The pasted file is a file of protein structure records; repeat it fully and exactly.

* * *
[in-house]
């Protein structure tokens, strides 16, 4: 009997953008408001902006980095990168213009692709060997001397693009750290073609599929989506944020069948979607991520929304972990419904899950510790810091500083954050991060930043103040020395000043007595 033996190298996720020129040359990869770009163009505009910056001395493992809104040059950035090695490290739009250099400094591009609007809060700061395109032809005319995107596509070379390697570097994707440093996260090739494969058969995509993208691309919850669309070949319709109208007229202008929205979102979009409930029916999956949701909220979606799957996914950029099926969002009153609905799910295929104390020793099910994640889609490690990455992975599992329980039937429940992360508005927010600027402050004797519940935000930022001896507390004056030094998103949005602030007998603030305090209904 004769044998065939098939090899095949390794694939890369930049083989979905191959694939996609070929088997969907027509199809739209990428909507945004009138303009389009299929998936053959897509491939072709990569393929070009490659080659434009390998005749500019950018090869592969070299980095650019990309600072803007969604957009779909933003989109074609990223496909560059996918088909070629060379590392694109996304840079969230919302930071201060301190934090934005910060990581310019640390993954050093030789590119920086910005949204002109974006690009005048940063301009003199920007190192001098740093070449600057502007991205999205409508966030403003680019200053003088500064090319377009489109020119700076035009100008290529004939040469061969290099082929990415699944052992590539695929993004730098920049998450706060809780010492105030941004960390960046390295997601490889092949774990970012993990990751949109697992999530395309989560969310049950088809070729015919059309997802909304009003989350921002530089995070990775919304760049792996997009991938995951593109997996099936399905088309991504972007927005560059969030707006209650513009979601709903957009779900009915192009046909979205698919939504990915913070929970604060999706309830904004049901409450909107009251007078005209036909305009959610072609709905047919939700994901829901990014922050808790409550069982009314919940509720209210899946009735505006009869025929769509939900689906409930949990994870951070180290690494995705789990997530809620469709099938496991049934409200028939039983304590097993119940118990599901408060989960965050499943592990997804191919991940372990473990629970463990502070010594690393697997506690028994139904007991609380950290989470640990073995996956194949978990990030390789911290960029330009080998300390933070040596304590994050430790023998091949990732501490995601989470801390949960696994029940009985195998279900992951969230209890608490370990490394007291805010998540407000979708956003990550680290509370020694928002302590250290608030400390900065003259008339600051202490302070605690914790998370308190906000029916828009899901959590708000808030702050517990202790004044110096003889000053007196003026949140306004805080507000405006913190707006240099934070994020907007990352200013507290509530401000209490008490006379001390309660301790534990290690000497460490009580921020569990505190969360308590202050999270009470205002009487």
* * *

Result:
[in-house]
């Protein structure tokens, strides 16, 4: 009997953008408001902006980095990168213009692709060997001397693009750290073609599929989506944020069948979607991520929304972990419904899950510790810091500083954050991060930043103040020395000043007595 033996190298996720020129040359990869770009163009505009910056001395493992809104040059950035090695490290739009250099400094591009609007809060700061395109032809005319995107596509070379390697570097994707440093996260090739494969058969995509993208691309919850669309070949319709109208007229202008929205979102979009409930029916999956949701909220979606799957996914950029099926969002009153609905799910295929104390020793099910994640889609490690990455992975599992329980039937429940992360508005927010600027402050004797519940935000930022001896507390004056030094998103949005602030007998603030305090209904 004769044998065939098939090899095949390794694939890369930049083989979905191959694939996609070929088997969907027509199809739209990428909507945004009138303009389009299929998936053959897509491939072709990569393929070009490659080659434009390998005749500019950018090869592969070299980095650019990309600072803007969604957009779909933003989109074609990223496909560059996918088909070629060379590392694109996304840079969230919302930071201060301190934090934005910060990581310019640390993954050093030789590119920086910005949204002109974006690009005048940063301009003199920007190192001098740093070449600057502007991205999205409508966030403003680019200053003088500064090319377009489109020119700076035009100008290529004939040469061969290099082929990415699944052992590539695929993004730098920049998450706060809780010492105030941004960390960046390295997601490889092949774990970012993990990751949109697992999530395309989560969310049950088809070729015919059309997802909304009003989350921002530089995070990775919304760049792996997009991938995951593109997996099936399905088309991504972007927005560059969030707006209650513009979601709903957009779900009915192009046909979205698919939504990915913070929970604060999706309830904004049901409450909107009251007078005209036909305009959610072609709905047919939700994901829901990014922050808790409550069982009314919940509720209210899946009735505006009869025929769509939900689906409930949990994870951070180290690494995705789990997530809620469709099938496991049934409200028939039983304590097993119940118990599901408060989960965050499943592990997804191919991940372990473990629970463990502070010594690393697997506690028994139904007991609380950290989470640990073995996956194949978990990030390789911290960029330009080998300390933070040596304590994050430790023998091949990732501490995601989470801390949960696994029940009985195998279900992951969230209890608490370990490394007291805010998540407000979708956003990550680290509370020694928002302590250290608030400390900065003259008339600051202490302070605690914790998370308190906000029916828009899901959590708000808030702050517990202790004044110096003889000053007196003026949140306004805080507000405006913190707006240099934070994020907007990352200013507290509530401000209490008490006379001390309660301790534990290690000497460490009580921020569990505190969360308590202050999270009470205002009487």